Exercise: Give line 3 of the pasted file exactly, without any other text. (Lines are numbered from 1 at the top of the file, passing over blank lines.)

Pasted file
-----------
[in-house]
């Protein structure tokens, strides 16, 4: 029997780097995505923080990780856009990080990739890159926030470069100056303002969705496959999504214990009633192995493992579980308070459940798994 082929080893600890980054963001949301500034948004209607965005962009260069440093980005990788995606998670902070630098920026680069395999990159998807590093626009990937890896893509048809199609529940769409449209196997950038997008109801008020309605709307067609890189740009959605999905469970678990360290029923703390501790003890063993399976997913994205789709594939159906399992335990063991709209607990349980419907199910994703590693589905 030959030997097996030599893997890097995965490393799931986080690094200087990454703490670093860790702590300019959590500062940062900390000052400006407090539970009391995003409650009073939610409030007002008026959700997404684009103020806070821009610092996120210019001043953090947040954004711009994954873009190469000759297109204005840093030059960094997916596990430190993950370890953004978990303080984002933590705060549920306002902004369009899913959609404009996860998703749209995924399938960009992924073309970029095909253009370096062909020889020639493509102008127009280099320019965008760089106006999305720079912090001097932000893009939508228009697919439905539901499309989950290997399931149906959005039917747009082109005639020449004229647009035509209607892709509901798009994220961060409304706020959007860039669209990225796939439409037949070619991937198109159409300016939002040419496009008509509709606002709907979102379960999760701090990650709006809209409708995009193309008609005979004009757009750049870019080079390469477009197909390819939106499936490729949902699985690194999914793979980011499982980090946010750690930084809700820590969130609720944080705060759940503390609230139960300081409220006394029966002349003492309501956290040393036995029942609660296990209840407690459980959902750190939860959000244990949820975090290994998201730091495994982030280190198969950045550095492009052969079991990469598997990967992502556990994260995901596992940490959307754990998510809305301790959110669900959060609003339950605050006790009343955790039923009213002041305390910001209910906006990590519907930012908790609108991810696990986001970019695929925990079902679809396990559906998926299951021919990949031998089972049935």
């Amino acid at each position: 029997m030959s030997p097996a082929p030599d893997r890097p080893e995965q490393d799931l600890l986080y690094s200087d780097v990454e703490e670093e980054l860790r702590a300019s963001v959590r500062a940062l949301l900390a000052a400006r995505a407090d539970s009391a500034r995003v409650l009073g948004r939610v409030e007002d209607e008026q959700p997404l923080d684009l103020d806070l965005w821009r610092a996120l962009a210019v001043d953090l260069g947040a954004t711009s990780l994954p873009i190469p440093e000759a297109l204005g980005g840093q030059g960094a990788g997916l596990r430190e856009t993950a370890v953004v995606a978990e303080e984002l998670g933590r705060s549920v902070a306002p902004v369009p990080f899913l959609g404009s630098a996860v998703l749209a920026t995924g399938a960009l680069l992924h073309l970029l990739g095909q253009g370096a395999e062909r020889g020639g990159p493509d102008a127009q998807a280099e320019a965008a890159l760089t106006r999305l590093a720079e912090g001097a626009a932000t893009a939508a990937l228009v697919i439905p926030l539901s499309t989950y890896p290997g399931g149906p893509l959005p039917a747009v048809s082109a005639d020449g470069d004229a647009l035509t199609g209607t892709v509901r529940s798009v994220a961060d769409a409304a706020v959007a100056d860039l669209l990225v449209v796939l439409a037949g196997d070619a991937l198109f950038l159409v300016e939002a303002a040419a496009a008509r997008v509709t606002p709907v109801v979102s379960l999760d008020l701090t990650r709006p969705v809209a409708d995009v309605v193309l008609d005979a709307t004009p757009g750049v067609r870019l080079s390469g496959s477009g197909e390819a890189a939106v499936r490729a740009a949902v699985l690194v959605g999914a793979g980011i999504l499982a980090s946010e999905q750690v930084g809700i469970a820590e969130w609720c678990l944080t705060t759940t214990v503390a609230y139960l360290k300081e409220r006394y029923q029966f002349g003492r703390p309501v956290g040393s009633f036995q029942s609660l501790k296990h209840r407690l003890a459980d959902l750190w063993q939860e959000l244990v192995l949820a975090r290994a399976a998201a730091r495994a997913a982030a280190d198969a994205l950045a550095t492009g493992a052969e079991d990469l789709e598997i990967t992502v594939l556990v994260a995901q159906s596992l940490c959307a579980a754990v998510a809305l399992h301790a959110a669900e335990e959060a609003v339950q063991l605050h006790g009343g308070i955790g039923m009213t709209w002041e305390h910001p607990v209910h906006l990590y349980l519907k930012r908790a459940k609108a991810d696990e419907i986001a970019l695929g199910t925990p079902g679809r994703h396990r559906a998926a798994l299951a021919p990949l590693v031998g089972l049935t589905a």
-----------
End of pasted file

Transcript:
């Amino acid at each position: 029997m030959s030997p097996a082929p030599d893997r890097p080893e995965q490393d799931l600890l986080y690094s200087d780097v990454e703490e670093e980054l860790r702590a300019s963001v959590r500062a940062l949301l900390a000052a400006r995505a407090d539970s009391a500034r995003v409650l009073g948004r939610v409030e007002d209607e008026q959700p997404l923080d684009l103020d806070l965005w821009r610092a996120l962009a210019v001043d953090l260069g947040a954004t711009s990780l994954p873009i190469p440093e000759a297109l204005g980005g840093q030059g960094a990788g997916l596990r430190e856009t993950a370890v953004v995606a978990e303080e984002l998670g933590r705060s549920v902070a306002p902004v369009p990080f899913l959609g404009s630098a996860v998703l749209a920026t995924g399938a960009l680069l992924h073309l970029l990739g095909q253009g370096a395999e062909r020889g020639g990159p493509d102008a127009q998807a280099e320019a965008a890159l760089t106006r999305l590093a720079e912090g001097a626009a932000t893009a939508a990937l228009v697919i439905p926030l539901s499309t989950y890896p290997g399931g149906p893509l959005p039917a747009v048809s082109a005639d020449g470069d004229a647009l035509t199609g209607t892709v509901r529940s798009v994220a961060d769409a409304a706020v959007a100056d860039l669209l990225v449209v796939l439409a037949g196997d070619a991937l198109f950038l159409v300016e939002a303002a040419a496009a008509r997008v509709t606002p709907v109801v979102s379960l999760d008020l701090t990650r709006p969705v809209a409708d995009v309605v193309l008609d005979a709307t004009p757009g750049v067609r870019l080079s390469g496959s477009g197909e390819a890189a939106v499936r490729a740009a949902v699985l690194v959605g999914a793979g980011i999504l499982a980090s946010e999905q750690v930084g809700i469970a820590e969130w609720c678990l944080t705060t759940t214990v503390a609230y139960l360290k300081e409220r006394y029923q029966f002349g003492r703390p309501v956290g040393s009633f036995q029942s609660l501790k296990h209840r407690l003890a459980d959902l750190w063993q939860e959000l244990v192995l949820a975090r290994a399976a998201a730091r495994a997913a982030a280190d198969a994205l950045a550095t492009g493992a052969e079991d990469l789709e598997i990967t992502v594939l556990v994260a995901q159906s596992l940490c959307a579980a754990v998510a809305l399992h301790a959110a669900e335990e959060a609003v339950q063991l605050h006790g009343g308070i955790g039923m009213t709209w002041e305390h910001p607990v209910h906006l990590y349980l519907k930012r908790a459940k609108a991810d696990e419907i986001a970019l695929g199910t925990p079902g679809r994703h396990r559906a998926a798994l299951a021919p990949l590693v031998g089972l049935t589905a």